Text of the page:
Theresa May's statements are "wrong", says Brodie Clark

Head of the UK Border Agency resigns, with a stinging attack on the Home Secretary.

Brodie Clark, the head of the UK Border Agency (UKBA) has quit over the relaxed passport check row, accusing Theresa May of misleading the public. He says that he plans to lodge a claim for constructive dismissal.

Suspended from his job last week, he faced the prospect of disciplinary action and even the possibility of criminal charges. Making it very clear she had no intention of resigning herself, the Home Secretary said "Brodie Clarke must take responsibility for his actions".

In a strongly worded statement, Clark said:

Those statements are wrong and were made without the benefit of hearing my response to formal allegations. With the Home Secretary announcing and repeating her view that I am at fault, I cannot see how any process conducted by the Home Office or under its auspices, can be fair and balanced.

He added that he had full authority for all the actions he had taken, disputing May's account that officials acted without her authorisation:

The Home Secretary suggests that I added additional measures, improperly, to the trial of our risk-based controls. I did not. Those measures have been in place since 2008-09.

The Home Secretary also implies that I relaxed the controls in favour of queue management. I did not. Despite pressure to reduce queues, including from ministers, I can never be accused of compromising security for convenience.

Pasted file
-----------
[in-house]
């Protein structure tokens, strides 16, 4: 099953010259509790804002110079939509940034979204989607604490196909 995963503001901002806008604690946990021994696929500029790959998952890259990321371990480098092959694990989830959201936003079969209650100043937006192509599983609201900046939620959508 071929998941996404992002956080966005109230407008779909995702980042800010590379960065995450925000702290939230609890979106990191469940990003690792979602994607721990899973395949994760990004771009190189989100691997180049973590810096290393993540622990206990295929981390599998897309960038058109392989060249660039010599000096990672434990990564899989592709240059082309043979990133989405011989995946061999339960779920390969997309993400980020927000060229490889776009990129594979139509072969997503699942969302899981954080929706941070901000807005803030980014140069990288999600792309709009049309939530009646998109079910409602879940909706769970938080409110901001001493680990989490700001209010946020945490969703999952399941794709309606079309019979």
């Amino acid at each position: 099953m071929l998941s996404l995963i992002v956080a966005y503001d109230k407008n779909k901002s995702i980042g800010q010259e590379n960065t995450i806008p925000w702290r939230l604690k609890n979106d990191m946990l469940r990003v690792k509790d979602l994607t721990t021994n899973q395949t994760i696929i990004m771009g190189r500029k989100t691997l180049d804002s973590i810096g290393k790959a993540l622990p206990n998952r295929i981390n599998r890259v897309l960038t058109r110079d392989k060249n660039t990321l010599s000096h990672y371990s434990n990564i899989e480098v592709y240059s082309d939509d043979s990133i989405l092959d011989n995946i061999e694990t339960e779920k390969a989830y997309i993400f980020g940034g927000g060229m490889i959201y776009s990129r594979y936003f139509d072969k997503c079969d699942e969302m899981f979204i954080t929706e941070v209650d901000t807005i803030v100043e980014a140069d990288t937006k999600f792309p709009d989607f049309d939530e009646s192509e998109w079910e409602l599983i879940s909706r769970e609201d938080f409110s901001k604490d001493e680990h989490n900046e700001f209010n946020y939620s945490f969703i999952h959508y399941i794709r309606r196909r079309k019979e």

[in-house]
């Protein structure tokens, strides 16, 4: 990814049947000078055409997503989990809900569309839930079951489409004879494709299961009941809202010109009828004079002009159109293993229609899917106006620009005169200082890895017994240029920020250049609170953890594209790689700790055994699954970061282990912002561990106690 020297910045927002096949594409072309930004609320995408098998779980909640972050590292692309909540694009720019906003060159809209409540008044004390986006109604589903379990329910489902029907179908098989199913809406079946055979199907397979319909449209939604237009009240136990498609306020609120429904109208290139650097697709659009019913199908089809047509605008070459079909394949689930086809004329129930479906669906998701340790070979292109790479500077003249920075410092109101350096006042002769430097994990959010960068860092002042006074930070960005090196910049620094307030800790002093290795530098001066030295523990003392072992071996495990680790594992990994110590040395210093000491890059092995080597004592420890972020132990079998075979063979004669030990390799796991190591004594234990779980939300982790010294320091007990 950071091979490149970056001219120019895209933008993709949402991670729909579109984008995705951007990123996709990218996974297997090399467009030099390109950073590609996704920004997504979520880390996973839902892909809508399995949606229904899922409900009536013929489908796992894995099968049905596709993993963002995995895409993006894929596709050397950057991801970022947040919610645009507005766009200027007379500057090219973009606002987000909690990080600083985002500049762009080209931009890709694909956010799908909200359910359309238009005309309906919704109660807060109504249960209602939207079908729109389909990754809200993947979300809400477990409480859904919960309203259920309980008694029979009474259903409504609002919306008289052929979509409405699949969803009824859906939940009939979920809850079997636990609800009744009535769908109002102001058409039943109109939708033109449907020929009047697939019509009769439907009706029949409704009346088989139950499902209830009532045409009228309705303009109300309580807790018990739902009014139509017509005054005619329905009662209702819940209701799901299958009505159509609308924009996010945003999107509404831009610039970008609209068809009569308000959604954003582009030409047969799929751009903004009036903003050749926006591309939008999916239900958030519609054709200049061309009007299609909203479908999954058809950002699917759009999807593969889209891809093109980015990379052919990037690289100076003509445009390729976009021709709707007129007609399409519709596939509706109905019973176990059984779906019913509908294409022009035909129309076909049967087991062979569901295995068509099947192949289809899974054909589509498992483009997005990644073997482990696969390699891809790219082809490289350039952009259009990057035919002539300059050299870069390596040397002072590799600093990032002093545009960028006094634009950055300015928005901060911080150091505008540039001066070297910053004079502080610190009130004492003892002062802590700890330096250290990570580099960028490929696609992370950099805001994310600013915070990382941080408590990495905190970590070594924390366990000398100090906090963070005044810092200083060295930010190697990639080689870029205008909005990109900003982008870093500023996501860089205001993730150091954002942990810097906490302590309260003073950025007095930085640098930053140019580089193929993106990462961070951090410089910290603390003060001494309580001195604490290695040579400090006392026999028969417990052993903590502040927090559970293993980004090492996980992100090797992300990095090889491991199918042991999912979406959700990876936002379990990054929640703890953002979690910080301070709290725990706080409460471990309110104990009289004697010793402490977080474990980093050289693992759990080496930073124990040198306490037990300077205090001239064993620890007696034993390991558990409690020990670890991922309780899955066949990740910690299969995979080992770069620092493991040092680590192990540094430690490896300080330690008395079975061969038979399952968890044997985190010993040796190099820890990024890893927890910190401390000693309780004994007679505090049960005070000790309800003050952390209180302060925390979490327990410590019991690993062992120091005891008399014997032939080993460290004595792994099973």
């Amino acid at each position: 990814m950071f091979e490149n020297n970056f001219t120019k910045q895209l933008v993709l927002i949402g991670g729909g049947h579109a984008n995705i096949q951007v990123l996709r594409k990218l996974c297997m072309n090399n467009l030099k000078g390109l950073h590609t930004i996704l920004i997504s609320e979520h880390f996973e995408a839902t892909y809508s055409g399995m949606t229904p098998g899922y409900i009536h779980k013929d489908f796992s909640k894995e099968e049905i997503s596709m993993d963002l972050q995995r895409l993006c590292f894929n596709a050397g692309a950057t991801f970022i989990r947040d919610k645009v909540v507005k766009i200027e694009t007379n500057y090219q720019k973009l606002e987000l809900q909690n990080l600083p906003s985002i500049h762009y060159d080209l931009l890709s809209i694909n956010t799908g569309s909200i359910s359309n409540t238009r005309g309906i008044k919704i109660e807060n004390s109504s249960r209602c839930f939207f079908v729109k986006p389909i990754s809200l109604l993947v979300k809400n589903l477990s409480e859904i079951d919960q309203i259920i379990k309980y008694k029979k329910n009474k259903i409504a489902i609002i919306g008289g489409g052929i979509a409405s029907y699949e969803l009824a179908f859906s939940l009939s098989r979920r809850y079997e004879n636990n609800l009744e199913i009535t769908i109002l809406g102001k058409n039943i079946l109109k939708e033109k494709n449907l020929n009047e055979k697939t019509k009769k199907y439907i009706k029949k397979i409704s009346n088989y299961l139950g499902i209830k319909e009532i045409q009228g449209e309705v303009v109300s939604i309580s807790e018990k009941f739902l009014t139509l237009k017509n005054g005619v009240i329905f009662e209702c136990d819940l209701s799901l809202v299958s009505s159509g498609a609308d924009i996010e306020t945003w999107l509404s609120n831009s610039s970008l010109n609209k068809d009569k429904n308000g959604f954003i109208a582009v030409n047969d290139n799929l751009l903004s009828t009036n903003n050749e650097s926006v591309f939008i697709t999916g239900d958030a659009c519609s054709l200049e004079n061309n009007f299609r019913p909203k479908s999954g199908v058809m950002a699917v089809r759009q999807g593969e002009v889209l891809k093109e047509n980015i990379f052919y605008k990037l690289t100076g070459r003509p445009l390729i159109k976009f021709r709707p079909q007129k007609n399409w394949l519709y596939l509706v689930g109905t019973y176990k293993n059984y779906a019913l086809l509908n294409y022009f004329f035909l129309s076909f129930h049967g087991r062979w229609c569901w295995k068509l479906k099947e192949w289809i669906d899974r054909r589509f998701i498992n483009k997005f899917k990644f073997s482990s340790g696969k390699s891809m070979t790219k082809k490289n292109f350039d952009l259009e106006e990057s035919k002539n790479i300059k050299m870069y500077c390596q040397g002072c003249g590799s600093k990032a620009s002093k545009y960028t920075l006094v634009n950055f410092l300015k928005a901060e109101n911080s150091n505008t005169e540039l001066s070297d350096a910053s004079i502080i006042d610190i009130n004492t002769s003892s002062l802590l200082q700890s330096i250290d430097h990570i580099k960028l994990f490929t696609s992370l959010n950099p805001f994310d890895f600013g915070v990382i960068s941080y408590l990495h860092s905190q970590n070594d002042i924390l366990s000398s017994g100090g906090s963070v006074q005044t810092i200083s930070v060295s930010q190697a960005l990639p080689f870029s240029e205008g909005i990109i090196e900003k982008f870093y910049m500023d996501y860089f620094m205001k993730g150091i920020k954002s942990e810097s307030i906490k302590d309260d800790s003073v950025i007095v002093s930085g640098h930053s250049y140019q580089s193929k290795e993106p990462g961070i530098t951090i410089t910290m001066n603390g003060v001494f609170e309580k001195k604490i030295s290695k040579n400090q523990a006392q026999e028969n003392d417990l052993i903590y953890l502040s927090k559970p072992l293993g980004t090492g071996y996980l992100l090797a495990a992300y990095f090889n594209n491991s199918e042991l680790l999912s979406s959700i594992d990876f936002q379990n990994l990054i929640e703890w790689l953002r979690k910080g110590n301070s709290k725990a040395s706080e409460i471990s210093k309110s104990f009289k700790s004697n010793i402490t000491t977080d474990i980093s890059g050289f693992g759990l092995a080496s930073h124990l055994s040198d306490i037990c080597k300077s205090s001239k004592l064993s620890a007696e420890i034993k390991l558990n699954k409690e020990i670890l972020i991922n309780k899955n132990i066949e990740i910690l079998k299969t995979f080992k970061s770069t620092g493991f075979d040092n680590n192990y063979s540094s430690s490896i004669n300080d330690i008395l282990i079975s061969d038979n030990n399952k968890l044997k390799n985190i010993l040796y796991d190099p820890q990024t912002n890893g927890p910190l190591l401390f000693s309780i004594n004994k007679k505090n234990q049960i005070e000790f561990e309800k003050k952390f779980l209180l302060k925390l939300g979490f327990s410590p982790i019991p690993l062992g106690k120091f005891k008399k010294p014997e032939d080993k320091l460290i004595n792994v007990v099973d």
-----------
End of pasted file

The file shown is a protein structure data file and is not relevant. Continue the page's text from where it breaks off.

Queues at Heathrow this summer regularly lasted in excess of three hours, but dsepite this, Clark said "I never once contemplated cutting our essential controls to ease the flow."

On one point, Clark and May are agreed -- and that is on the efficacy of risk-based checks. Appearing before MPs on Monday, May insisted that intelligence-led checks had actually boosted interceptions of illegal migrants by 10 per cent. She claimed the problem came when Clark went too far by relaxing checks on passengers coming from outside Europe. Clark, pointing out he had been arguing for such schemes since December 2010, said:

The evidence to support [intelligence-led checks] is substantial and the early findings are encouraging. I would do nothing to jeopardise them. I firmly believe that a more fully risk-based way of operating will offer far greater protection to the United Kingdom.

As I argued yesterday, an effective system must operate with varying degrees of stringency. It will be a shame if moves in that direction are halted because of a knee jerk reaction to this row.

It was never certain that May would be able to ride out the storm, and Clark's decision to speak out shows that he is not willing to be scapegoated. He will now appear on Tuesday before the Commons home affairs select committee. Keith Vaz, the Labour head of the select committee, told the BBC: "It's completely contradictory to what she said. This is a complete turnaround of events." May remains defiant; it will be up to the committee to determine whose account is accurate.

Samira Shackle is a freelance journalist, who tweets @samirashackle. She was formerly a staff writer for the New Statesman.